March 14, 2008 in City

In brief: Measure allows dogs in cougar hunts

The Spokesman-Review

Gov. Chris Gregoire has signed a bill expanding the use of dogs in cougar hunts.

Under the measure, a 2004 pilot program allowing cougar hunts with dogs is extended another three years and expanded statewide. Previously it applied only in Chelan, Okanogan, Ferry, Stevens and Pend Oreille counties.

“I’m glad my fellow legislators and the governor were convinced that this bill is a critical public safety issue in the state,” said Rep. Joel Kretz, R-Waconda, a rancher and the bill’s sponsor.

Animal-rights activists contend using dogs is cruel and unfair. Big Wildlife, an Oregon-based group that focuses on predatory animals, blasted Gregoire for signing “a death warrant for cougars.”

Washington voters banned hound hunting through a 1996 initiative.

– Staff and wire reports


Weather service predicts snow tonight

Just when you thought it was safe to put away your winter coat.

The National Weather Service is predicting snow overnight tonight and says areas north and west of Spokane can expect the brunt of the storm.

Matt Fugazzi, a weather service meteorologist, said there may be enough to cover the just-greening grass in Spokane and the Valley.

“Winter is not quite over yet,” Fugazzi said.

Aging snow has been a long-lasting reminder of the storms that hit earlier in the season. According to the weather service, it was on the ground at Spokane International Airport for 91 days, from Dec. 10 until March 8. And in many residential neighborhoods, it still hasn’t gone away.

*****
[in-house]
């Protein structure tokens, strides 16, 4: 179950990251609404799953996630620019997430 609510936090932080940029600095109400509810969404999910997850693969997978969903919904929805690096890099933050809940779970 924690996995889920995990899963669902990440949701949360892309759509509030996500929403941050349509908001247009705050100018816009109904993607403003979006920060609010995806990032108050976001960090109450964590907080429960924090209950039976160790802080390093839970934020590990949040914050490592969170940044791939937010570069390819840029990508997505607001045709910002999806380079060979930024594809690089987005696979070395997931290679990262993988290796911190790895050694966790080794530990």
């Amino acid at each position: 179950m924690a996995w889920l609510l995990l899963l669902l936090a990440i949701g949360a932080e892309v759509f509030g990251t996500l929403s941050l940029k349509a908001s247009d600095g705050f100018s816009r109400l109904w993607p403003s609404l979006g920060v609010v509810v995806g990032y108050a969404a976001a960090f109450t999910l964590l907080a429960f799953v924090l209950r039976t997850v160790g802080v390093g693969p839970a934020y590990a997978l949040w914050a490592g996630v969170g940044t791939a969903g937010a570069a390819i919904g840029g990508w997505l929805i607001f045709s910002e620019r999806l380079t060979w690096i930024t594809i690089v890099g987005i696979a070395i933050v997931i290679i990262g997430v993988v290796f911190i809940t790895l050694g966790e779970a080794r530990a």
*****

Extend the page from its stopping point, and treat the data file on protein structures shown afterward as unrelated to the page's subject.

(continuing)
– Jody Lawrence-Turner


Bill increases fines for spawning-bed damage

A North Idaho developer faced a $2,500 fine last year when he caused damage estimated at $1.4 million to kokanee spawning beds in Lake Pend Oreille. Under a bill that won unanimous approval Thursday from the Idaho Senate, any future violations could bring fines of $10,000 or $1,000 a day – whichever is bigger.

A 30-day cease-and-desist warning is required under the bill, SB 1449, and the measure wouldn’t change requirements to restore damage.

“This is a stiff penalty, it is fair, and it gives warning,” Sen. Mike Jorgenson, R-Hayden Lake, told the Senate.

Bayview developer Bob Holland last April crushed and smothered thousands of kokanee eggs that were just beginning to hatch at Bayview. Officials said Holland did not have a permit for pounding steel pilings through the spawning beds. Propeller wash from a construction barge turned the area into a stew of mud and fish eggs.

The legislation, which passed on a 34-0 vote in the Senate, now moves to the House.

– Betsy Z. Russell

Thoughts and opinions on this story? Click here to comment >>

Get stories like this in a free daily email